Re: GIT for pdiff generation
On Sun, 27 Mar 2011, Joerg Jaspert wrote:
> Right now the source contents of unstable has, unpacked, 220MB. (Packed
> gzip its 28MB, while the binary contents per have each have 18MB
That should not be a problem in any non-joke box. Unless you'll run it
in a memory-constrained vm or something.
> Lets add a safety margin: 350MB is a good guess for the largest.
> A packages file nearly doesnt count compared to them, unpacked its just
> some 34mb
I.e. something very easy to keep in RAM on a "server class" or "desktop
> > There is an alternative: git can rewrite the entire history
> > (invalidating all commit IDs from the start pointing up to all the
> > branch heads in the process). You can use that facility to drop old
> > commits. Given the indented use, where you don't seem to need the
> > commit ids to be constant across runs and you will rewrite the history
> > of the entire repo at once and drop everything that was not rewritten,
> > this is likely the less ugly way of doing what you want. Refer to git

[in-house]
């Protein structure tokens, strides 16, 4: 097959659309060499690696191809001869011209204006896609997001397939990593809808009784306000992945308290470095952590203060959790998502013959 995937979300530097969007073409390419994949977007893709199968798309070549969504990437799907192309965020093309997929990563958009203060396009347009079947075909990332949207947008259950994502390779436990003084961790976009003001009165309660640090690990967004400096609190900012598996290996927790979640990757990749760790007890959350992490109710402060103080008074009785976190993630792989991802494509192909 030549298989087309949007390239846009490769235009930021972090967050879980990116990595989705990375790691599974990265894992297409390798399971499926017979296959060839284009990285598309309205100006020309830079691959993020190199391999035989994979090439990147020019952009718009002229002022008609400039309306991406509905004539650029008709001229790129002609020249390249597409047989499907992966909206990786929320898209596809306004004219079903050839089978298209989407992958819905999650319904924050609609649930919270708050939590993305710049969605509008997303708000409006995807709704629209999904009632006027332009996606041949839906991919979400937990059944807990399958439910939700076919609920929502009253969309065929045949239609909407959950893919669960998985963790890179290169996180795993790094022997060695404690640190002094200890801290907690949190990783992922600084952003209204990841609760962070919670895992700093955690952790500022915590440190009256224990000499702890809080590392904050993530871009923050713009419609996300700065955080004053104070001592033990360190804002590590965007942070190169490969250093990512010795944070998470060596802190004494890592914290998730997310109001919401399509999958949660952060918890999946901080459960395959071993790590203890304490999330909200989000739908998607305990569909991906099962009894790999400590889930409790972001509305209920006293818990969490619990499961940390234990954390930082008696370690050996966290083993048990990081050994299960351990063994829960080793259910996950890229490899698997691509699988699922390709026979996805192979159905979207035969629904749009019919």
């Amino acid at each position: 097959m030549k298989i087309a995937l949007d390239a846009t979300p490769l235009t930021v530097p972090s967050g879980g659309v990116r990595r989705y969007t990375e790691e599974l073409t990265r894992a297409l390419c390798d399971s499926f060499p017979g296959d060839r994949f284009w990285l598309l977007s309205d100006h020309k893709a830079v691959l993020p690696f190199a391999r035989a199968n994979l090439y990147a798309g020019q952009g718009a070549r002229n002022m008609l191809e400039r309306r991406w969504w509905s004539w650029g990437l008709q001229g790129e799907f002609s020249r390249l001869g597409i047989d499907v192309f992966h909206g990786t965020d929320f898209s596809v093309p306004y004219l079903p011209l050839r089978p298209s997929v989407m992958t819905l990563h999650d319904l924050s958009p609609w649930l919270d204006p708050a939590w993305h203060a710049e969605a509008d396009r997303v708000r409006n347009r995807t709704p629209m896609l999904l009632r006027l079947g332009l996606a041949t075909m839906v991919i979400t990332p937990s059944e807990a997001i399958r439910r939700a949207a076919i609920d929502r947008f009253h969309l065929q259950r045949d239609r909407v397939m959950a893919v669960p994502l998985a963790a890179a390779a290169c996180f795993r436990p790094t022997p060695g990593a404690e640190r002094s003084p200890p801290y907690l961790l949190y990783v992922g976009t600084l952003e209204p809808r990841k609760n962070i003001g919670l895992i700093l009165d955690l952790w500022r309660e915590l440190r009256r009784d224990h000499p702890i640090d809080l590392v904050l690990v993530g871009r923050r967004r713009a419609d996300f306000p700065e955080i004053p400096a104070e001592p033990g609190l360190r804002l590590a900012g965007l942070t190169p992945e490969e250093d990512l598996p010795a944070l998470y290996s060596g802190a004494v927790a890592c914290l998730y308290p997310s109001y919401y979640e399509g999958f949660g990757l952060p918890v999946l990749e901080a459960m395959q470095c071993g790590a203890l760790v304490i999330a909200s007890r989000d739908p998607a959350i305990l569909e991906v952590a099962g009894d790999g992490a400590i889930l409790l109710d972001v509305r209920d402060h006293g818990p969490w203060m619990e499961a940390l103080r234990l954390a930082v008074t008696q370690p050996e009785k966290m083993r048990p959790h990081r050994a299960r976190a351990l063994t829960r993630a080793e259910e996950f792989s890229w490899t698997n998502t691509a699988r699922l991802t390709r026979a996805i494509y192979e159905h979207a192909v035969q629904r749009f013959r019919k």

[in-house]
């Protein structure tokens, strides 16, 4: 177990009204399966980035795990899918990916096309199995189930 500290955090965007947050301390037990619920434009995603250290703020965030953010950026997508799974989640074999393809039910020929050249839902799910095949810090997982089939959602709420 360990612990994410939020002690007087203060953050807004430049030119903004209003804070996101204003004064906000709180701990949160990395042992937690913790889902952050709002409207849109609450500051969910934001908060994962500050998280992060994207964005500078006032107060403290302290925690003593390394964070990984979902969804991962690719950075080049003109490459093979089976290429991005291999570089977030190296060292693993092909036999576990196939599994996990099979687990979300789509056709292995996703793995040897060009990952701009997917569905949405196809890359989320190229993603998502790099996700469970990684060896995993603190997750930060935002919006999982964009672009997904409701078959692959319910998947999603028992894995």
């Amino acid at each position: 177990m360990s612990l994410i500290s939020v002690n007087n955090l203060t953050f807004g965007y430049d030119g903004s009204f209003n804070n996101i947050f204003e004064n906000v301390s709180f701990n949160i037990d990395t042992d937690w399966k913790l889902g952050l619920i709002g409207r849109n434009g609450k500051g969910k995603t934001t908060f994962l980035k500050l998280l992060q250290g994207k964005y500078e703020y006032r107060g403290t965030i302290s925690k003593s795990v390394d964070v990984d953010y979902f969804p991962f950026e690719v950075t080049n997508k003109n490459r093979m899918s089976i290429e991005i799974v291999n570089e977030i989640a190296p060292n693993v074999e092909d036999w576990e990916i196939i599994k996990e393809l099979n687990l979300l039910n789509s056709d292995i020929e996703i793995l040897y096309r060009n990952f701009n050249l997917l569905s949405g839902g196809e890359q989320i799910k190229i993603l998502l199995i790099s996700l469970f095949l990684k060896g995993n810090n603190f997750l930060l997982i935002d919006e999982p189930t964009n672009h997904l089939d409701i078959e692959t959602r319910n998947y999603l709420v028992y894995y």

> > filter-branch.
> Its the one and only thing I ever seen where "history rewrite" is
> actually something one wants to do.
> > Other than that, git loads entire objects to memory to manipulate them,
> > which AFAIK CAN cause problems in datasets with very large files (the
> > problem is not usually the size of the repository, but rather the size
> > of the largest object). You probably want to test your use case with
> > several worst-case files AND a large safety margin to ensure it won't
> > break on us anytime soon, using something to track git memory usage.
> Well, yes.
At the sizes you explained now (I thought it would deal with objects 7GB
in size, not 7GB worth of objects at most 0.5GB in size), it should not
be a problem in any box with a reasonable ammount of free RAM and vm
space (say, 1GB).
> Some NM:
> > FTBFS=Fails to Build from Start
> Err, yes? How do you start in the middle?
You screw up debian/rules clean, and try two builds in sequence ;-)
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